I feel very fortunate to be given the opportunity to curate a show at fortyfivedownstairs, in Melbourne. "Unrepresented", with artworks by Nicholas Jones, Christopher Koller, Ted McKinlay, Chloe Vallance and Ben Walsh, opens on Tuesday 3 August 2010 (5pm to 7pm).
Mary Lou Jelbart, artistic director of fortyfivedownstairs, describes the show: "'Unrepresented' responds to the vagaries and minefields of the art world that contemporary artists encounter. Curator Bernadette Alibrando, who delves beneath the surface of Melbourne's commercial gallery scene and spreads her network far and wide, has selected five artists who have chosen to remain independent. While most artists see representation by a gallery as the best possible situation, others deliberately remain outside the accepted system."
I am an independent art consultant who works with artists on a very personal level. Where I can, I help connect, mentor and facilitate opportunities. My greatest pleasure is to sell work and know that it is adding value not only to the client's life and environment, but also to the artist's career.
Gathering and presenting the artists featured in "Unrepresented" has been a great opportunity for me to pull the curtain on all the behind the scenes work that I do. fortyfivedownstairs is as independent as I am, and to be able to give these talented artists such a prestigious stage to present their current work is a great honour.
Selection process – The selection process was not very difficult. I keep in contact with artists and visit their studios often, both personally and because of walk-to-art. Sometimes I park artists that I work with and wait for opportunities that would be beneficial to them to arise. As much as it is about the art, it is also about exposure, which artist is ready and who is accepting, and is grateful and professional enough about an exciting opportunity.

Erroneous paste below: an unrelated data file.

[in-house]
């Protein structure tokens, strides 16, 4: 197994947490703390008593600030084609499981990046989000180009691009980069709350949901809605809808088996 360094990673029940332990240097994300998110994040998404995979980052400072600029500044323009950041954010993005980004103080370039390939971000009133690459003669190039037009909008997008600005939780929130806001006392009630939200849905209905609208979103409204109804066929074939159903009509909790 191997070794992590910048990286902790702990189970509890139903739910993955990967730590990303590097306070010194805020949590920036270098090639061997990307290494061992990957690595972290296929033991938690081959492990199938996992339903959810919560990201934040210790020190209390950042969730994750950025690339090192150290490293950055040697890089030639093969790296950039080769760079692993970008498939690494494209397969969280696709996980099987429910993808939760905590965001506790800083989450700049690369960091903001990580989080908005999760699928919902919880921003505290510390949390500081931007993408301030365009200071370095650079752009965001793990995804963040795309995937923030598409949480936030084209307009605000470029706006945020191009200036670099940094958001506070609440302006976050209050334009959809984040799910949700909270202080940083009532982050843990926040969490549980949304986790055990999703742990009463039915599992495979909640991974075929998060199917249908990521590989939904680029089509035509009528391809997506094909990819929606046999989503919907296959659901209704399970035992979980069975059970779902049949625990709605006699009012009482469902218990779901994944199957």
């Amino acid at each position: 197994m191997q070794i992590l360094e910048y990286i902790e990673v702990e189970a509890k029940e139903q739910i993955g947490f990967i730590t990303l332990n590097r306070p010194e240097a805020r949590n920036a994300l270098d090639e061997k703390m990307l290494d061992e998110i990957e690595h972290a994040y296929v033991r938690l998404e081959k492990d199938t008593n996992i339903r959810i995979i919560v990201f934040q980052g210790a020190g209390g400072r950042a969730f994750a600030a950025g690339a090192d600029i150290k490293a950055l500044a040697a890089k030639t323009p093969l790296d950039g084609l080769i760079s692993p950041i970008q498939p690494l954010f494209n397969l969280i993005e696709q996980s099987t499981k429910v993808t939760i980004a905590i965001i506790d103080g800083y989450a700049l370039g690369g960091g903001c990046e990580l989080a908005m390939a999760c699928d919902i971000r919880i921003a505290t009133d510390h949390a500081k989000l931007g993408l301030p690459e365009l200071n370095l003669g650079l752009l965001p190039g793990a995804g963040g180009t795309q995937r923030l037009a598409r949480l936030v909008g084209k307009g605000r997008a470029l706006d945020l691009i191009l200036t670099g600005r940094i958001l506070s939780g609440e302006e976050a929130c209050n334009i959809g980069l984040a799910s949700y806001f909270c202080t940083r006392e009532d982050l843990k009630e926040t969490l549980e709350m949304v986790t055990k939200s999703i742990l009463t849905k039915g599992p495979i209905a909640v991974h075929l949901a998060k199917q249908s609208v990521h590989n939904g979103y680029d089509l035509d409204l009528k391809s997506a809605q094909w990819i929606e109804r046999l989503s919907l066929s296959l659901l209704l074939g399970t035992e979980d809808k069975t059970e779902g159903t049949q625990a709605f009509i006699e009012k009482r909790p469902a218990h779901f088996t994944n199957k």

Within the artists chosen... old acquaintances (Christopher Koller and Nicholas Jones) and new discoveries (Ted Mckinaly, Chloe Vallance and Ben Walsh).
I have been working on this show since the beginning of the year, intensely with the artists in the last few months. I decided not to have a theme, but to make each wall a stage for each artist.
"Unrepresented" is about artists who are currently independent. They are all managing their own "businesses" and are not "anti-gallery", just happen to be independent at this stage of their journey.
View the Unrepresented catalogue (PDF file, 7 pages, 1MB)
17 June 2010
I am constantly out and about and walking the streets of Melbourne. I encounter a lot of street art, but I realised that I very rarely write about it.
I speak about street art like any other medium; to me good art is always good art – regardless of where it is.
One artist work that I connect with out on the street is the work by the very talented Miso. Miso (Stanislava Pinchuki) is an early 20s artist living and working in Melbourne. Miso creates work for the street and for art spaces in which intricate drawings and installations fill the space. Miso's street art has been purchased and archived by the National Gallery of Australia, which is such an achievement for someone so young.
I often walk my groups by Miso's gorgeous hand drawn portrait past-ups in the city streets. When new ones appear, it gives me such pleasure to share these engaging works with others.
"Miso is really taken with the idea of art, and especially street art, as being something which binds us as a community. It functions in a very old fashioned way, in that it becomes a way of telling and sharing stories and images, embedding them within the city. Like folk art, it comes to have a very particular, practical function. It brings us together as makers, viewers and consumers, finding new pieces and exploring the possibilities of our cities. In this sense, a lot of Miso's work deals with telling stories. It is heavily inspired by the Ukrainian folklore she grew up with, alongside sharing stories from Eastern Europe today, as well as from her new home in Melbourne." JM – available from Miso's website, cityofreubens.com
Next time you are out and about and walking the streets of Melbourne, look! You may just see.
12 October 2009